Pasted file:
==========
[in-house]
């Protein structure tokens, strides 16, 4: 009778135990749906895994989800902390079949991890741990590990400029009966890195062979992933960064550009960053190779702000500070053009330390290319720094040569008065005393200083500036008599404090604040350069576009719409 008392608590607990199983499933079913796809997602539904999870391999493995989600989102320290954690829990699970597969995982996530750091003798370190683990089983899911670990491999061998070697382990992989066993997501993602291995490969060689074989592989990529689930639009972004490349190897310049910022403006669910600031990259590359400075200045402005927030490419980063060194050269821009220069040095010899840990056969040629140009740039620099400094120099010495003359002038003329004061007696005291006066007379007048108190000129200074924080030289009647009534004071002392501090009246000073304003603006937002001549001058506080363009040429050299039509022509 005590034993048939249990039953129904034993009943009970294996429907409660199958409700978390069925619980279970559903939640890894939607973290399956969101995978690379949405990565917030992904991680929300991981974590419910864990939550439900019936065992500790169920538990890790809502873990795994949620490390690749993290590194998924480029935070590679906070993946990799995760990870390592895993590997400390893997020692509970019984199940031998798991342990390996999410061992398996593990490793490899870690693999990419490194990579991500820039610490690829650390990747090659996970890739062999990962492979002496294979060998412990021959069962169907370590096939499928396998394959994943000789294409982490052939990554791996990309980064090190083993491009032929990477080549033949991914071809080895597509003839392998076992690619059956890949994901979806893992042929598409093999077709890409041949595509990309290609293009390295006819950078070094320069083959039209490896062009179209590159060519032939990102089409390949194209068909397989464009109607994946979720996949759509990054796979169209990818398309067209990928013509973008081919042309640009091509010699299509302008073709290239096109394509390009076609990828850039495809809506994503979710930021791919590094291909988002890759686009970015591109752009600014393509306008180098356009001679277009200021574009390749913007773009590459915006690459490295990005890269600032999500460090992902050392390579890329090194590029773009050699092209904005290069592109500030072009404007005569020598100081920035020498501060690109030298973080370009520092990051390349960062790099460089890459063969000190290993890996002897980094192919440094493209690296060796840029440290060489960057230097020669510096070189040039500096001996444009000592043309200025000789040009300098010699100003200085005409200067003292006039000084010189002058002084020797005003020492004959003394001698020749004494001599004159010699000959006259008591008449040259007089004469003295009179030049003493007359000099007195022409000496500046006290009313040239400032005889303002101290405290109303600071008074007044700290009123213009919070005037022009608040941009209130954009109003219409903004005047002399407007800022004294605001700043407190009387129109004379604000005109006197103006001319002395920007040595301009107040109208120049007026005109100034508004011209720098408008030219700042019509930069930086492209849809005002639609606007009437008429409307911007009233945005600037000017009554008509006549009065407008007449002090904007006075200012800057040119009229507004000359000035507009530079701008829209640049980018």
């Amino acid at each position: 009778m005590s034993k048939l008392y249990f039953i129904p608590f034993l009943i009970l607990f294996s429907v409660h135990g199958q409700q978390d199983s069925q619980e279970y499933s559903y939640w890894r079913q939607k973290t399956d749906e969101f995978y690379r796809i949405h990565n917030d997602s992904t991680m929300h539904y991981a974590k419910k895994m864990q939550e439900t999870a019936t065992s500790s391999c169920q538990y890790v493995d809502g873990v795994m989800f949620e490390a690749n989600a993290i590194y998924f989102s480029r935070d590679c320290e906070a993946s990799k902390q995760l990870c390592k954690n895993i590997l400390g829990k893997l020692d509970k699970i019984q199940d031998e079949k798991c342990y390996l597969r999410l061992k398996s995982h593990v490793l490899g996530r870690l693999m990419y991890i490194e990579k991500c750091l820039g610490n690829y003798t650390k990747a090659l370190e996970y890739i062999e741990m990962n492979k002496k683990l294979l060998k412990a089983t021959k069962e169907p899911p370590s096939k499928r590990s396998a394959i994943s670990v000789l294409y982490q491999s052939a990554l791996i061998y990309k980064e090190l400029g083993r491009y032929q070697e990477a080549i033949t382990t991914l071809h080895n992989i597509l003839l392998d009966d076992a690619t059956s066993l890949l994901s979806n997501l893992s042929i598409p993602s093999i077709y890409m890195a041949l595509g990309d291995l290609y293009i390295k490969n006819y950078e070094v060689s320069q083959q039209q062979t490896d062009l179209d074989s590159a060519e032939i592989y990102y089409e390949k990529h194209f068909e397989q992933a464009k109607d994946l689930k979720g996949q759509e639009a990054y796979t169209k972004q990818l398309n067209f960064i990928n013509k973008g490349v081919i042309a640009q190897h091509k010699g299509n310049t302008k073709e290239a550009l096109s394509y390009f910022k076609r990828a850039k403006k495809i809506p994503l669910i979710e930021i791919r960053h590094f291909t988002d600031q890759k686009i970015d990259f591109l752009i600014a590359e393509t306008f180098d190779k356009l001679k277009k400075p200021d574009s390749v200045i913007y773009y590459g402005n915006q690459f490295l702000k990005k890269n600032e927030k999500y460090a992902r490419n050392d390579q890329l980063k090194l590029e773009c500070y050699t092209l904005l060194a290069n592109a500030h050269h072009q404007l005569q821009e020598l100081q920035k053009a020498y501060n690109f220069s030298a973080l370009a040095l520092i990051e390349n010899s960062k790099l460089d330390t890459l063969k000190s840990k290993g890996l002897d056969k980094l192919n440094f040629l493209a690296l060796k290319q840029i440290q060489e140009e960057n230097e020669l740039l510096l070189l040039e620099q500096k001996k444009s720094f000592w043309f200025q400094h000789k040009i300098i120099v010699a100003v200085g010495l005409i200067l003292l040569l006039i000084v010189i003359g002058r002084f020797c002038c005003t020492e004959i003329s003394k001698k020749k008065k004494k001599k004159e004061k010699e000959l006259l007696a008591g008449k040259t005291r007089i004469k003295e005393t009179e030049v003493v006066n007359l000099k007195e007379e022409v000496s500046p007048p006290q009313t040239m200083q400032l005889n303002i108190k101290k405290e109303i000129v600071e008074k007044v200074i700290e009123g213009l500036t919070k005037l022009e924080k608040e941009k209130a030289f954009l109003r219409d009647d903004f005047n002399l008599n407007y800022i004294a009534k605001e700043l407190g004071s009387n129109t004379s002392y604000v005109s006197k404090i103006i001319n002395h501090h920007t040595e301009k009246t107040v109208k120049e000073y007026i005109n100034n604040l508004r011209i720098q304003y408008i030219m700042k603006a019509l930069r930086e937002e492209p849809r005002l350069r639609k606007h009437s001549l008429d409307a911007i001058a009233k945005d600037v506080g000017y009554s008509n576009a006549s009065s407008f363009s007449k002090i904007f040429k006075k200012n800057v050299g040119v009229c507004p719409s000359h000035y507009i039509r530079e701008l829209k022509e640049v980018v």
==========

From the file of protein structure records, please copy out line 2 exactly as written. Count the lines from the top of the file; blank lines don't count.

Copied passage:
């Protein structure tokens, strides 16, 4: 009778135990749906895994989800902390079949991890741990590990400029009966890195062979992933960064550009960053190779702000500070053009330390290319720094040569008065005393200083500036008599404090604040350069576009719409 008392608590607990199983499933079913796809997602539904999870391999493995989600989102320290954690829990699970597969995982996530750091003798370190683990089983899911670990491999061998070697382990992989066993997501993602291995490969060689074989592989990529689930639009972004490349190897310049910022403006669910600031990259590359400075200045402005927030490419980063060194050269821009220069040095010899840990056969040629140009740039620099400094120099010495003359002038003329004061007696005291006066007379007048108190000129200074924080030289009647009534004071002392501090009246000073304003603006937002001549001058506080363009040429050299039509022509 005590034993048939249990039953129904034993009943009970294996429907409660199958409700978390069925619980279970559903939640890894939607973290399956969101995978690379949405990565917030992904991680929300991981974590419910864990939550439900019936065992500790169920538990890790809502873990795994949620490390690749993290590194998924480029935070590679906070993946990799995760990870390592895993590997400390893997020692509970019984199940031998798991342990390996999410061992398996593990490793490899870690693999990419490194990579991500820039610490690829650390990747090659996970890739062999990962492979002496294979060998412990021959069962169907370590096939499928396998394959994943000789294409982490052939990554791996990309980064090190083993491009032929990477080549033949991914071809080895597509003839392998076992690619059956890949994901979806893992042929598409093999077709890409041949595509990309290609293009390295006819950078070094320069083959039209490896062009179209590159060519032939990102089409390949194209068909397989464009109607994946979720996949759509990054796979169209990818398309067209990928013509973008081919042309640009091509010699299509302008073709290239096109394509390009076609990828850039495809809506994503979710930021791919590094291909988002890759686009970015591109752009600014393509306008180098356009001679277009200021574009390749913007773009590459915006690459490295990005890269600032999500460090992902050392390579890329090194590029773009050699092209904005290069592109500030072009404007005569020598100081920035020498501060690109030298973080370009520092990051390349960062790099460089890459063969000190290993890996002897980094192919440094493209690296060796840029440290060489960057230097020669510096070189040039500096001996444009000592043309200025000789040009300098010699100003200085005409200067003292006039000084010189002058002084020797005003020492004959003394001698020749004494001599004159010699000959006259008591008449040259007089004469003295009179030049003493007359000099007195022409000496500046006290009313040239400032005889303002101290405290109303600071008074007044700290009123213009919070005037022009608040941009209130954009109003219409903004005047002399407007800022004294605001700043407190009387129109004379604000005109006197103006001319002395920007040595301009107040109208120049007026005109100034508004011209720098408008030219700042019509930069930086492209849809005002639609606007009437008429409307911007009233945005600037000017009554008509006549009065407008007449002090904007006075200012800057040119009229507004000359000035507009530079701008829209640049980018």